No Marketing Strategy? You're Throwing Money Away.... Got Some to Waste?
Business owners should step back from a reactionary marketing approach and strategically examine their business to ensure the best use of resources.
I've been spending a lot of time meeting with executives from small- to mid-market businesses to discuss their current marketing approaches and needs. Many times they already have a defined idea of what types of services they need (i.e. ad development, PR coverage, website redesign, social media platforms, etc), although when I inquire about why they need, for example, a Twitter account, they have no reason other than "everyone is doing it."
That may be the case... or it may not. Small businesses in particular need to be strategic in their marketing approach to ensure every last valuable dollar is spent in the most effective way possible. However, this is impossible to do without spending a bit up front to research the market - in other words, determine where you currently stand, and where you want to go.
According to the Small Business Administration (SBA), conducting a market analysis, "is the process of analyzing data to help you understand which products and services are in demand, and how to be competitive. Market research can also provide valuable insight to help you:
* Reduce business risks
* Spot current and upcoming problems in your industry
* Identify sales opportunities
The SBA continues on to outline the components of an effective analysis:
Industry Description and Outlook – Describe your industry, including its current size and historic growth rate as well as other trends and characteristics (e.g., life cycle stage, projected growth rate). Next, list the major customer groups within your industry.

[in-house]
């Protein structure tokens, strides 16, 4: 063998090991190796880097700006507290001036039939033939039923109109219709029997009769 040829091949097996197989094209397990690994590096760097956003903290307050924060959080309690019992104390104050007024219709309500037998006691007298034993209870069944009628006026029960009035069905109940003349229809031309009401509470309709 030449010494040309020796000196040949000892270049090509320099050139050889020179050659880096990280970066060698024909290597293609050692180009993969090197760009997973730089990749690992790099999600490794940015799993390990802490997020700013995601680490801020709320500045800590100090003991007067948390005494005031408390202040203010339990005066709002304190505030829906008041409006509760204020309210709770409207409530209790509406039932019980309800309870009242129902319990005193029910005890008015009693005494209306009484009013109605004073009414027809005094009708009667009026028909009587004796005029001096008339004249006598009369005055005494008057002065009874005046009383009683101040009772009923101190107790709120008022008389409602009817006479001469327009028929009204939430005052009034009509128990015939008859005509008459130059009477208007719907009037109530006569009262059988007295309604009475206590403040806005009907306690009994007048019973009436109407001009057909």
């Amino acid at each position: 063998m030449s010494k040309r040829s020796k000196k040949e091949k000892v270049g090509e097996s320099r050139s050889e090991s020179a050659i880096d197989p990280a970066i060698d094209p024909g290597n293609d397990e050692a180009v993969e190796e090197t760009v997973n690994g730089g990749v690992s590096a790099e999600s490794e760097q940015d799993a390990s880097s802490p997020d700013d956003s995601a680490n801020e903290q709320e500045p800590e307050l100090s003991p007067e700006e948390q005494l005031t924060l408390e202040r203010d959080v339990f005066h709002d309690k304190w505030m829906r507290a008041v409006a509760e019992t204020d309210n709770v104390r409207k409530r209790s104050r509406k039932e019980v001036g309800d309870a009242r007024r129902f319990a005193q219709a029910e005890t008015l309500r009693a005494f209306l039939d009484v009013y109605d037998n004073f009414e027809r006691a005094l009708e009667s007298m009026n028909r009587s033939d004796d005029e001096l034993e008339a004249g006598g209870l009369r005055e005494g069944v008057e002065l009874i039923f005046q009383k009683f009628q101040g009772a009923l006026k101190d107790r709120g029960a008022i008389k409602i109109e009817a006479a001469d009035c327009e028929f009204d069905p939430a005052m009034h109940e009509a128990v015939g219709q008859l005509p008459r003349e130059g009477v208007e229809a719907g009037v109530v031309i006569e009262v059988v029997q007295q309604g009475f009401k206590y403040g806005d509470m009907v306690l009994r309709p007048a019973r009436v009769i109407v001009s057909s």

Information About Your Target Market – Narrow your target market to a manageable size. Many businesses make the mistake of trying to appeal to too many target markets. Research and include the following information about your market:
Distinguishing characteristics – What are the critical needs of your potential customers? Are those needs being met? What are the demographics of the group and where are they located? Are there any seasonal or cyclical purchasing trends that may impact your business?
Size of the primary target market – In addition to the size of your market, what data can you include about the annual purchases your market makes in your industry? What is the forecasted market growth for this group?
How much market share can you gain? – What is the market share percentage and number of customers you expect to obtain in a defined geographic area? Explain the logic behind your calculation.
Pricing and gross margin targets – Define your pricing structure, gross margin levels, and any discount that you plan to use.
Competitive Analysis – Your competitive analysis should identify your competition by product line or service and market segment.
I would add that you should also define what types of marketing activities your top competitors are doing, and doing well. Once you've gathered this information, you can then develop a plan for reaching new customers. And it may involve a Twitter account, or it may not, but without looking at the data, you'll never know for sure. As a responsible business owner, why would you ever spend money on a guesstimate?
And strategic planning isn't just for start-ups, it's also for those businesses who have never undertaken the planning process or who have, but it's been more than three years and the market may have changed. Just because you've been successful to date doesn't mean you won't benefit from strategic planning - and my bet is that you'll find ways to better spend your marketing dollars that you may have never even considered.
BusinessKnowHow.com provides the following colorful analogy, "business without market research is like stepping out onto a tightrope without bothering to check the tightness of the knots that are holding the rope in place. You’re halfway across when the knots loosen, the rope wobbles; you lose your balance, and fall to the ground with a splat."
Don't let that puddle be you.